Q. Wonderful information generally, and just what I am looking for!
I do have one request: would it be possible to mention/list the actual fees, taxes, etc that will be added on to a so-called low fare? They often amount to many times the stated ticket price, especially for international travel!
A. The fees and taxes for international travel can be pretty daunting. We quite often include taxes and fees for our international fares because the information is more readily available to us than for the domestic fares that we find (and of course, we note it right after the price that taxes and fees are included and in case you missed that, we note it on the Fare Details page for you too!) If we don't note that taxes and fees are included, you can safely assume that they are not.
The main reason why it's difficult to include taxes and fees is that they are so variable. It's much less time consuming to list the base price, which is common practice. (After all, even when you go to a retail store, a restaurant or shop online, the taxes and delivery fees are added in when you make your purchase.)
Some of the variables include:
A federal segment fee for each takeoff. So depending on whether you choose a non-stop or a connecting flight, the fee will change. The number of connections changes this fee as well.
Facility fees charged by the airports. These vary depending on the specific airports that are included in your itinerary. And again, the more connections, the more fees.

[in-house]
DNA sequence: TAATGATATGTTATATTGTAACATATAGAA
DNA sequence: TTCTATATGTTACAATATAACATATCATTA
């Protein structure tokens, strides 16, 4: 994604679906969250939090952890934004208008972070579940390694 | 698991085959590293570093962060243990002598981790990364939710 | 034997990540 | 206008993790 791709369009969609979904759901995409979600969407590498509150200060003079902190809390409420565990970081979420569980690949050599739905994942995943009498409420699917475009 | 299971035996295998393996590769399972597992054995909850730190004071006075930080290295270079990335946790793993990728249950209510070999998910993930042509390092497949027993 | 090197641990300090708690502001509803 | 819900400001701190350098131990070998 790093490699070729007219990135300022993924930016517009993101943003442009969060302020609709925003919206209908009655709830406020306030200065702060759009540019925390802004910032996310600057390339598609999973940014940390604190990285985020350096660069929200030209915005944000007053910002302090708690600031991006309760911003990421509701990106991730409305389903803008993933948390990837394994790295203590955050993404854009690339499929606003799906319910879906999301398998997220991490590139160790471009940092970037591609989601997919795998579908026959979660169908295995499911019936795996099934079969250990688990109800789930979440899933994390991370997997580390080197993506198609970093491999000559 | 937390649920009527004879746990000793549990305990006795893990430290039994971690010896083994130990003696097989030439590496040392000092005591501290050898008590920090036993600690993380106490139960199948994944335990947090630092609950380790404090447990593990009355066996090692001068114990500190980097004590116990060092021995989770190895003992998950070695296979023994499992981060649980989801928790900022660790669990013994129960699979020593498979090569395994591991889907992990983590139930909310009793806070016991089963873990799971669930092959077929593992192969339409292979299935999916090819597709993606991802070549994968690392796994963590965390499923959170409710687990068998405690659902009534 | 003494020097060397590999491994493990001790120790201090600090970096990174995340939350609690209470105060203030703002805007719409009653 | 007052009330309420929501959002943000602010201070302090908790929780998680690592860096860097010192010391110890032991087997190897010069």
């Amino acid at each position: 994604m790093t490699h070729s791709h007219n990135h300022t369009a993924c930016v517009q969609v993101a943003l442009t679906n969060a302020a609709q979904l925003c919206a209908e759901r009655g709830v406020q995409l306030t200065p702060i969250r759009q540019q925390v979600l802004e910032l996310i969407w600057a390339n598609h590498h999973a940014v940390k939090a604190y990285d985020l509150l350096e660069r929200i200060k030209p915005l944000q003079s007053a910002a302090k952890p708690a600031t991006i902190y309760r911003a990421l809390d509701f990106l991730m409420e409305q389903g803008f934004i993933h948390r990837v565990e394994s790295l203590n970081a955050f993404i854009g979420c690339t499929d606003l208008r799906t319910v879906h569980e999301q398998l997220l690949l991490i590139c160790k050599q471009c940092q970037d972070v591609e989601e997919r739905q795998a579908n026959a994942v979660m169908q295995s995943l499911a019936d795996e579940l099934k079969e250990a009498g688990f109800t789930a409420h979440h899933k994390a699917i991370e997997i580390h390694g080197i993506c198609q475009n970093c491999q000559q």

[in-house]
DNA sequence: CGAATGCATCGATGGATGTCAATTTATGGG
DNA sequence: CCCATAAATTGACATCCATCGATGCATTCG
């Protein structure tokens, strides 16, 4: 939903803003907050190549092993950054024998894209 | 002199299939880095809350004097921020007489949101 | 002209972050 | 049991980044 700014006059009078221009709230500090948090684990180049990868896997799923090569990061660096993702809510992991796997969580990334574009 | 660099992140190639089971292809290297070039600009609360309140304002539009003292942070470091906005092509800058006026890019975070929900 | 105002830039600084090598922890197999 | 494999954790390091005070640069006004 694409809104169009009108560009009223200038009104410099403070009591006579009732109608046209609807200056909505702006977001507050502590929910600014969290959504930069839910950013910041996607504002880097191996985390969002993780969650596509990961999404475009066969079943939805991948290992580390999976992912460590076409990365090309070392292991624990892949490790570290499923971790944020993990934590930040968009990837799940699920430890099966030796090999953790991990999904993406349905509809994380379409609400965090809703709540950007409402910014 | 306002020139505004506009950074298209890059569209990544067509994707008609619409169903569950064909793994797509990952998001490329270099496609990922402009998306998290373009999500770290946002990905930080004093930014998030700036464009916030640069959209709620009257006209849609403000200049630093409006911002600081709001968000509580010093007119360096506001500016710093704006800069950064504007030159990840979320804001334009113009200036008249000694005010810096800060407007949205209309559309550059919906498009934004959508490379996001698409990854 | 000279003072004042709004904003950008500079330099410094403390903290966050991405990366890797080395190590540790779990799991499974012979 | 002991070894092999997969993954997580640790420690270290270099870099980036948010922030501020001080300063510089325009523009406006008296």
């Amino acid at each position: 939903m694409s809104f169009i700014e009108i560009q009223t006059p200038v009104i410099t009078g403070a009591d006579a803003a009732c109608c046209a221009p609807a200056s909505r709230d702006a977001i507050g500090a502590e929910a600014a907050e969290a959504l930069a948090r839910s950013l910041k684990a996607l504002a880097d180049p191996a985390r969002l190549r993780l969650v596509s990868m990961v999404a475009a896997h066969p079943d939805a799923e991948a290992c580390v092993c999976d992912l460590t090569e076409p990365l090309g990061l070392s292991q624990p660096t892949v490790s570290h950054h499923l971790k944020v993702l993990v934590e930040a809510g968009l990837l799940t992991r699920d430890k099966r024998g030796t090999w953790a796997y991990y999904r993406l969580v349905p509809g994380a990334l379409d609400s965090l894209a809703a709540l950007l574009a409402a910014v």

The TSA charges a security fee and that varies depending on the airport.
The airline itself can charge fees, including a fuel surcharge. Theoretically, you're supposed to see this in the base price, but anecdotal evidence suggests that this not always the case.
For international travel, there are additional US government taxes, and you can be sure that immigration, customs and the government of your destination country will be sure to take a cut too. This can result in the "sticker shock" of seeing your ticket double in price (sometimes even more!) when all the extras are added up.
Finally, if we attempted to find the "final total" for each and every permutation of each and every fare that we list, you would notice a big drop in the number of routes that we'd be able to cover. And we're pretty sure that would make for a lot of unhappy campers!